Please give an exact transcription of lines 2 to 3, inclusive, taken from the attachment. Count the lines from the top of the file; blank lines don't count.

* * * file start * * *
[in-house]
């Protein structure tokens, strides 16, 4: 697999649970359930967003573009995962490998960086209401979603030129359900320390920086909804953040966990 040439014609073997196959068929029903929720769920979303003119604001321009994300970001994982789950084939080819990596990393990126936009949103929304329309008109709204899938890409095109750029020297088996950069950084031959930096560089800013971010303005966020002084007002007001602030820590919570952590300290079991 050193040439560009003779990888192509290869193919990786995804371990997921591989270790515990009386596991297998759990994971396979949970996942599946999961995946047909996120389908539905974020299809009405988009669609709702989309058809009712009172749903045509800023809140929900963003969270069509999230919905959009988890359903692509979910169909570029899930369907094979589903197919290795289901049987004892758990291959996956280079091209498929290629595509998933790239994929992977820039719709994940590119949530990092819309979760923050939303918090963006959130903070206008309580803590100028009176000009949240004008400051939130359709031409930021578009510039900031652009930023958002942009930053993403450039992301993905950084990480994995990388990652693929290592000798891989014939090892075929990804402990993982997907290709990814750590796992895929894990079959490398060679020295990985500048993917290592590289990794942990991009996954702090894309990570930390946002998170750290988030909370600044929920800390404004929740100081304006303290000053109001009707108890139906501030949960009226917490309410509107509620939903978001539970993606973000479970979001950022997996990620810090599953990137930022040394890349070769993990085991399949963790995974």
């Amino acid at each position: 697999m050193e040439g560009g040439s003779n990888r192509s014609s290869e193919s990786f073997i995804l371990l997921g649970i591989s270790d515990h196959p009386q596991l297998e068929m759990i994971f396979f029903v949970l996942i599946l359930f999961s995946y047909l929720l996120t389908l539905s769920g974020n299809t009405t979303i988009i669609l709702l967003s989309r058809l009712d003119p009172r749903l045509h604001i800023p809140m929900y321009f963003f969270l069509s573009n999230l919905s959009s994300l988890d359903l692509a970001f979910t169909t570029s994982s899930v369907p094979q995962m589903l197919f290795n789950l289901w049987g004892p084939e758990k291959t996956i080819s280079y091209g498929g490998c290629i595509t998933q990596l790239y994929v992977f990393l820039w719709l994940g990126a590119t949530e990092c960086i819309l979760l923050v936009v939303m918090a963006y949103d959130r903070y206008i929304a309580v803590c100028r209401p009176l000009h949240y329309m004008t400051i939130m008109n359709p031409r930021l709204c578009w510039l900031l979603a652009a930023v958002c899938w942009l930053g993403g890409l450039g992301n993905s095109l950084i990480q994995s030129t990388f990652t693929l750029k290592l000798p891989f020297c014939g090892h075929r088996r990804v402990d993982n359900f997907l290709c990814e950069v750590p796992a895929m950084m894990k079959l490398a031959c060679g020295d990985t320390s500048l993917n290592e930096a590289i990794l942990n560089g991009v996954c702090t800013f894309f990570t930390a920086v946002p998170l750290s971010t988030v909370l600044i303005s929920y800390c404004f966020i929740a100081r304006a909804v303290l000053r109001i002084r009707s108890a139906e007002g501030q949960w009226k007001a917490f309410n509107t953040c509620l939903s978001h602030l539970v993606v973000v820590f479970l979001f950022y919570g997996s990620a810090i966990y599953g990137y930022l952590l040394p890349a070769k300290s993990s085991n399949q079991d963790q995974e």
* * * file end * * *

């Protein structure tokens, strides 16, 4: 697999649970359930967003573009995962490998960086209401979603030129359900320390920086909804953040966990 040439014609073997196959068929029903929720769920979303003119604001321009994300970001994982789950084939080819990596990393990126936009949103929304329309008109709204899938890409095109750029020297088996950069950084031959930096560089800013971010303005966020002084007002007001602030820590919570952590300290079991 050193040439560009003779990888192509290869193919990786995804371990997921591989270790515990009386596991297998759990994971396979949970996942599946999961995946047909996120389908539905974020299809009405988009669609709702989309058809009712009172749903045509800023809140929900963003969270069509999230919905959009988890359903692509979910169909570029899930369907094979589903197919290795289901049987004892758990291959996956280079091209498929290629595509998933790239994929992977820039719709994940590119949530990092819309979760923050939303918090963006959130903070206008309580803590100028009176000009949240004008400051939130359709031409930021578009510039900031652009930023958002942009930053993403450039992301993905950084990480994995990388990652693929290592000798891989014939090892075929990804402990993982997907290709990814750590796992895929894990079959490398060679020295990985500048993917290592590289990794942990991009996954702090894309990570930390946002998170750290988030909370600044929920800390404004929740100081304006303290000053109001009707108890139906501030949960009226917490309410509107509620939903978001539970993606973000479970979001950022997996990620810090599953990137930022040394890349070769993990085991399949963790995974």
């Amino acid at each position: 697999m050193e040439g560009g040439s003779n990888r192509s014609s290869e193919s990786f073997i995804l371990l997921g649970i591989s270790d515990h196959p009386q596991l297998e068929m759990i994971f396979f029903v949970l996942i599946l359930f999961s995946y047909l929720l996120t389908l539905s769920g974020n299809t009405t979303i988009i669609l709702l967003s989309r058809l009712d003119p009172r749903l045509h604001i800023p809140m929900y321009f963003f969270l069509s573009n999230l919905s959009s994300l988890d359903l692509a970001f979910t169909t570029s994982s899930v369907p094979q995962m589903l197919f290795n789950l289901w049987g004892p084939e758990k291959t996956i080819s280079y091209g498929g490998c290629i595509t998933q990596l790239y994929v992977f990393l820039w719709l994940g990126a590119t949530e990092c960086i819309l979760l923050v936009v939303m918090a963006y949103d959130r903070y206008i929304a309580v803590c100028r209401p009176l000009h949240y329309m004008t400051i939130m008109n359709p031409r930021l709204c578009w510039l900031l979603a652009a930023v958002c899938w942009l930053g993403g890409l450039g992301n993905s095109l950084i990480q994995s030129t990388f990652t693929l750029k290592l000798p891989f020297c014939g090892h075929r088996r990804v402990d993982n359900f997907l290709c990814e950069v750590p796992a895929m950084m894990k079959l490398a031959c060679g020295d990985t320390s500048l993917n290592e930096a590289i990794l942990n560089g991009v996954c702090t800013f894309f990570t930390a920086v946002p998170l750290s971010t988030v909370l600044i303005s929920y800390c404004f966020i929740a100081r304006a909804v303290l000053r109001i002084r009707s108890a139906e007002g501030q949960w009226k007001a917490f309410n509107t953040c509620l939903s978001h602030l539970v993606v973000v820590f479970l979001f950022y919570g997996s990620a810090i966990y599953g990137y930022l952590l040394p890349a070769k300290s993990s085991n399949q079991d963790q995974e």